Older Fiction

digging back to my kid years, some of the influential stories i remember most are these:

Dragonriders of Pern (world)

Anne McCaffrey

the Pern books made dragons into our friends. before this, dragons only showed up in literature as foes. this series, and all the subsequent series in the same world, are a huge part of why i thought of myself as dragon or dragon-adjacent through much of my youth, as well as why i think bards are pretty fine people in any fantasy setting


Belgariad (series)

David Eddings

this author had a story to tell about an epic fight between elemental good and atomic evil, then they proceeded to write the same fantasy series four times over trying to tell it. i think the first series told it best. one of the common criticisms it receives is the “planet of hats” trope – each country in the world is a monoculture, organized around one twist on human nature. i pose that’s actually a strength of the series though, as we get to tour the world and see each twist taken to extreme levels. it’s a dive through this author’s idea of the main axis of human psychology


Coldfire (series)

C.S. Friedman

this was the first grimdark mage fantasy i ever read as a teenager. seriously, nothing ever goes well, and i found it glorious because of it


A Wizard of Earthsea (series)

Ursula K. Le Guin

the Earthsea books arguably had as much defining influence on the genre of fantasy as Lord of the Rings. they are still fantastic, and as much psychology as they are an adventure through lands near, far, and beyond the grave. please skip the tele adaption though, as they totally missed the point, on just about everything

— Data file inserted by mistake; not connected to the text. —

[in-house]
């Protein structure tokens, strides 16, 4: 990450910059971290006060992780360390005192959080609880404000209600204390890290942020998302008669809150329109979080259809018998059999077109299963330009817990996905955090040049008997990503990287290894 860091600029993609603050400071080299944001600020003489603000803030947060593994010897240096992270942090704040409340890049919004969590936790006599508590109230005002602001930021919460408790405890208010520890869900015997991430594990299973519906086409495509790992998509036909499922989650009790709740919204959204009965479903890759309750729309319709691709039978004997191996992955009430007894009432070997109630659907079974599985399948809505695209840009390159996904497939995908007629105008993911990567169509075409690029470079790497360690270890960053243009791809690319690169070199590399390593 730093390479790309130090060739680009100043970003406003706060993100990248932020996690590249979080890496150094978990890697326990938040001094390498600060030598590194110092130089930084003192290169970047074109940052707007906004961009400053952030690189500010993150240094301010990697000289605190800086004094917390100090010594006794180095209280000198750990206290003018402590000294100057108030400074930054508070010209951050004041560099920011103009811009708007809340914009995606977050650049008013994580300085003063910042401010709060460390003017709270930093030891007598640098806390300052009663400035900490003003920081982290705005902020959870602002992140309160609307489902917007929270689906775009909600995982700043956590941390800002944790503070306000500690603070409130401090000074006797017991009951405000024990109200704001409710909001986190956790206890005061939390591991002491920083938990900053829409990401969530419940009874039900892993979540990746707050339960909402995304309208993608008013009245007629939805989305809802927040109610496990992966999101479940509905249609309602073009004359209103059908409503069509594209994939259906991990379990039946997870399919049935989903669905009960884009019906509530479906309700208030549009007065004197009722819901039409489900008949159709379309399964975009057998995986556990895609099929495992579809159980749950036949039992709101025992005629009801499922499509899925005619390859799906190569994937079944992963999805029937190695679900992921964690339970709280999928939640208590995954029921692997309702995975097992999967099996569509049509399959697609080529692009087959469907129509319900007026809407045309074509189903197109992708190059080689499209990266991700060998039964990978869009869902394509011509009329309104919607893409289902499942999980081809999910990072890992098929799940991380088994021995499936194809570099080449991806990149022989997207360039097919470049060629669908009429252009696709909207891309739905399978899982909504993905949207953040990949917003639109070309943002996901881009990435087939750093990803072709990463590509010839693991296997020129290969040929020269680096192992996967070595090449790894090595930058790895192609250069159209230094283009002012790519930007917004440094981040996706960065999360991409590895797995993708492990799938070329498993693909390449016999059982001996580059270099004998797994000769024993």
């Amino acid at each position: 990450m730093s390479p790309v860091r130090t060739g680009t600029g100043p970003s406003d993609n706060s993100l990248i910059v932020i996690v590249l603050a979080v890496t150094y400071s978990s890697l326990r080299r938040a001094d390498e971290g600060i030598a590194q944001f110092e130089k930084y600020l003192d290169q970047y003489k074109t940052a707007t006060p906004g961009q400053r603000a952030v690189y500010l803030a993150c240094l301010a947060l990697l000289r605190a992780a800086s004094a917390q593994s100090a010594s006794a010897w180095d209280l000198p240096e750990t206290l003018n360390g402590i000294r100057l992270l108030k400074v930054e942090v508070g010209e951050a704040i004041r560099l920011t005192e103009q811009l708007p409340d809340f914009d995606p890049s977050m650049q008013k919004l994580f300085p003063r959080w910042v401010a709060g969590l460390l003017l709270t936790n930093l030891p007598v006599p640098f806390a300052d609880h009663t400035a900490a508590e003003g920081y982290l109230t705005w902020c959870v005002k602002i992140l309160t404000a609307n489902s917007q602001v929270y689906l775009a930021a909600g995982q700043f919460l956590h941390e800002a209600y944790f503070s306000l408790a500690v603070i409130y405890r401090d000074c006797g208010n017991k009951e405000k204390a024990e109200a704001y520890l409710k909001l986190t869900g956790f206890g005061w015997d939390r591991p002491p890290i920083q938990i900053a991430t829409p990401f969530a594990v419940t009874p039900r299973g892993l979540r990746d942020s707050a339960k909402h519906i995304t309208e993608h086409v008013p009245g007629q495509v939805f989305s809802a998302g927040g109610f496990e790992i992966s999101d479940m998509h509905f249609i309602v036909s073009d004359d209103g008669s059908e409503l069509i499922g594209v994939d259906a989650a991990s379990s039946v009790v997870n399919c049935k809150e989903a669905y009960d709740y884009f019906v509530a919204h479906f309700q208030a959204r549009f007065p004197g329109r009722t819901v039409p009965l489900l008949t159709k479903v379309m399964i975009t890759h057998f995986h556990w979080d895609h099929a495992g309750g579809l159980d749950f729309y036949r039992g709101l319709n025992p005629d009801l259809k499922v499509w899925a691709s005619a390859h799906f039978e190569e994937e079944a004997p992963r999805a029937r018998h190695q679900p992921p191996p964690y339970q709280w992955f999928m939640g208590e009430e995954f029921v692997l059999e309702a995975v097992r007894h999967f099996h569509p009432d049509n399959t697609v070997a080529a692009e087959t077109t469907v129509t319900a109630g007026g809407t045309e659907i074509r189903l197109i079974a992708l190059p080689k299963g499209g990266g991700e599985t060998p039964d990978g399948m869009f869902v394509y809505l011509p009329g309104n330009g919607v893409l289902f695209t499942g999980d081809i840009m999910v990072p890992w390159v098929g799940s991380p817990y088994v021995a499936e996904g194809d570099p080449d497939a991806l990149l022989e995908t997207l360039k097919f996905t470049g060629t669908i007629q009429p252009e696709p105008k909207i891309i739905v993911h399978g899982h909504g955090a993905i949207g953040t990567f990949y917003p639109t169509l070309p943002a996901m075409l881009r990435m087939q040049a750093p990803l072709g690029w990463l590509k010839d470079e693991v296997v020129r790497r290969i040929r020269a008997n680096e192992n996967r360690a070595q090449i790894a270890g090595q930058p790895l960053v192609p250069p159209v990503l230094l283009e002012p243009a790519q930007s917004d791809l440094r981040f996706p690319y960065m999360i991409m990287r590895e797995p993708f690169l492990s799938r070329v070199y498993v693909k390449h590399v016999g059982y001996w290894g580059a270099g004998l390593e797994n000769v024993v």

Riddle Master of Hed (series)

Patricia A. McKillip

these books have a deep take on the concept of land-law – you know, where the king of a land and the land itself are entwined, and the health of one affects the health of the other


Trumps of Doom (series)

Roger Zelazny

this author wrote a pretty popular series, called the Chronicles of Amber. then they wrote a second series in the same world with different characters, but i guess it’s considered part of the same series? whatever, i liked the second run of books better. Trumps of Doom and its sequels follow a kid who’s a child of chaos as much as order, and we all know chaos is more fun


The Prydain Chronicles (series)

Lloyd Alexander

the first couple books of this series were adapted into one of Disney’s early animated movies. The Black Cauldron is okay, but my favorite part of the series is book four, Taran Wanderer. i wanted to be Taran when i was a kid


Gom on Windy Mountain (series)

Grace Chetwin

this series is an unknown footnote in the history of young adult fiction, as me and maybe only five other people in the world ever actually read it. that said, i loved it. this is the series i look for when i find myself in a used bookstore


The Big Scratch

Christopher Reed

this standalone book was the first story i ever read that starred cats. the main character is a rough-and-tumble feline private eye, haunting the docks, alleys, and trash-cans of a human world. it’s been fun on every re-read. it has a sequel, which i picked up once as well, but that’s written in German and i don’t grok the language enough to appreciate it

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